Moreover, the project has only once made a small operating profit (i.e. of £31,476) during the past four full years since of trading the solar farm has been operational. In fact, on average the project has made an annual operating loss of £185,874.

aerial view of a solar farm
Aerial view of a Solar panel energy field in the countryside

2. Leverage site location 

In many areas, limited electrical grid capacity remains the biggest barrier for any new energy development, so landowners with sites that meet developer requirements are likely to be in a strong negotiating position.

This may particularly benefit landfill owners and operators, whose sites already generate renewable energy from landfill gas and have excess grid capacity due to the declining nature landfill gas supplies.

3. Choose  the best options for your land

What works for one technology or location may not necessarily be suitable or viable in another, so it’s essential to consider all options. 

Projects tailored to the current and future requirements of the business and the local grid constraints will likely see the best return. 

For example, with renewables such as solar and wind, the focus is on the available export capacity to the electricity grid—but remember that battery storage requires both import and export capacity to be available. As for gas or diesel, STOR backup generators require export only.

Ready to explore things further?

  • If you are interested in exploring these opportunities, it is worth discussing with your developer whether they are viable options for your site. Even if your developer hasn’t considered these options, they may be willing to partner with a new developer to realise the opportunity. 
  • You could also consider instructing your solicitor to check whether your existing lease agreement enables you to pursue these opportunities independently. If given the green light, you’re in a position to instruct your land agent to approach experienced developers in these areas who can explain how your site can benefit.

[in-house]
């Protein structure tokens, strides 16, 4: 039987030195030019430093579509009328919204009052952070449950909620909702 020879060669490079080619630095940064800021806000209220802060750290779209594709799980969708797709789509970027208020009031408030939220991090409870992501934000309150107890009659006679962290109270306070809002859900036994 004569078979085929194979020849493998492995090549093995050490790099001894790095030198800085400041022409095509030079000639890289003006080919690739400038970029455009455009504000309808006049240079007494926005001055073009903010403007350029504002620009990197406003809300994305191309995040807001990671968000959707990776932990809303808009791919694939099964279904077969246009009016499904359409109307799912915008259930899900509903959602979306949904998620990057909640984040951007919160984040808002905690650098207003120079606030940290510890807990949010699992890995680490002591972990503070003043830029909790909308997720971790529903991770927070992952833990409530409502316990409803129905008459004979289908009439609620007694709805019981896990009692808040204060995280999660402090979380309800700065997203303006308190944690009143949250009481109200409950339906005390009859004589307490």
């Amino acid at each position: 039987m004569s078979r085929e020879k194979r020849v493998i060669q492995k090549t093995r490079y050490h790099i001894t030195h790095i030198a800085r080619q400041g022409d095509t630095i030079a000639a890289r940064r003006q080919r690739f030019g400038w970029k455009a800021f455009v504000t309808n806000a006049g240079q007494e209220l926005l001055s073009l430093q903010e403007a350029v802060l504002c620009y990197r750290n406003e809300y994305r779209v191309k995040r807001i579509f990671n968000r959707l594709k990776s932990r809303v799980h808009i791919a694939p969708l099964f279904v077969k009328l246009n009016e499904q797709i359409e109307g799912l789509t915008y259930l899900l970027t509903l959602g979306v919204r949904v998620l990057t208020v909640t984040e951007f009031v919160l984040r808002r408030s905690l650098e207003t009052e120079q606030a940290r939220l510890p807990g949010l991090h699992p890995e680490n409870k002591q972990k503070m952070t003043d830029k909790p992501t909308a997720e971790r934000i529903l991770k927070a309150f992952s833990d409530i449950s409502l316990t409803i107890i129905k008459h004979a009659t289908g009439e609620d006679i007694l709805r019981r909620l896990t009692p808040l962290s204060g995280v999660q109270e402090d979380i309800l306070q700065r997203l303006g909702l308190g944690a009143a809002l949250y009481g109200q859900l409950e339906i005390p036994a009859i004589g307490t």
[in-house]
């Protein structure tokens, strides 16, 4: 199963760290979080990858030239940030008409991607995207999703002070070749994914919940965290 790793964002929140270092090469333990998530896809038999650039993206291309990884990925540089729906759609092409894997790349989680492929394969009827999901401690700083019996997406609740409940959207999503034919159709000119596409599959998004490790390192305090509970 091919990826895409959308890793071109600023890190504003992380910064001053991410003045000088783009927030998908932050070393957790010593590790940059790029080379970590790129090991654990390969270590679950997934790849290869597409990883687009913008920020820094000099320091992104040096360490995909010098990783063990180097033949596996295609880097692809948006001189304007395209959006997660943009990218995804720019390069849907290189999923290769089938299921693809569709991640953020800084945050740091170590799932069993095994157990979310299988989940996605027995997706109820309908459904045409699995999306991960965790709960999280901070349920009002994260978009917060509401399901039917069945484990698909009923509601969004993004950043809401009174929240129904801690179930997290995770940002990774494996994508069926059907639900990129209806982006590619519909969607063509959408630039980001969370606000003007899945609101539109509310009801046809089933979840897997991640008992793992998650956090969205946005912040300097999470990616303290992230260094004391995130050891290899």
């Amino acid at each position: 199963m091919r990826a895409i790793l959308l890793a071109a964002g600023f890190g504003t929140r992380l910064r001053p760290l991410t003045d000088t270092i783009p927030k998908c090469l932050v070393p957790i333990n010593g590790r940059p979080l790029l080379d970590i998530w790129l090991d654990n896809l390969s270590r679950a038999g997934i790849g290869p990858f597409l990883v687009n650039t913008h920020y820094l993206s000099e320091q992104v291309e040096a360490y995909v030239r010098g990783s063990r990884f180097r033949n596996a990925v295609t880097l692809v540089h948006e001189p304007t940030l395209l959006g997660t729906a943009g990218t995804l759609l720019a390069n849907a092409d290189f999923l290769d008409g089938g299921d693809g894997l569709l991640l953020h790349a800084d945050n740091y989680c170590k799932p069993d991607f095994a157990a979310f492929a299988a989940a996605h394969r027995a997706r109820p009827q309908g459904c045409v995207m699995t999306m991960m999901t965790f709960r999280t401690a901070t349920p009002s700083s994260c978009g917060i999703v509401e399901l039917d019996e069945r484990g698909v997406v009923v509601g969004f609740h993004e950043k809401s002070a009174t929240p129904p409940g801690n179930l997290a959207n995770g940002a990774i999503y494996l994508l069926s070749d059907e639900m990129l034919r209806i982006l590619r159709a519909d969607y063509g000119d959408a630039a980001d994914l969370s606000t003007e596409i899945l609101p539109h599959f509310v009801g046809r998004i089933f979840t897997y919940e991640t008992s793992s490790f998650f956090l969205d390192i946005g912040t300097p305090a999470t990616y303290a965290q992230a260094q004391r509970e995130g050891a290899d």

• Further, landowners should think ahead when entering into new renewable energy project contract when renewing their existing contracts to consider the taking of the grid connection agreement at the end of the project, since this has significant future value.

Use the ever-changing nature of renewable energy to your advantage

Energy sector tech advancement is constant, so make the most of falling equipment costs and bag yourself a bargain.

Ongoing decarbonisation of power supplies and electrification of transport will undoubtedly create further opportunities. As the UK switches from dominant large power stations to a more decentralised energy sector, some landowners will be well placed to benefit.

Despite the removal of subsidy support, there are opportunities to consider in this rapidly changing market, and as a UK landowner, you are in a very good negotiating position.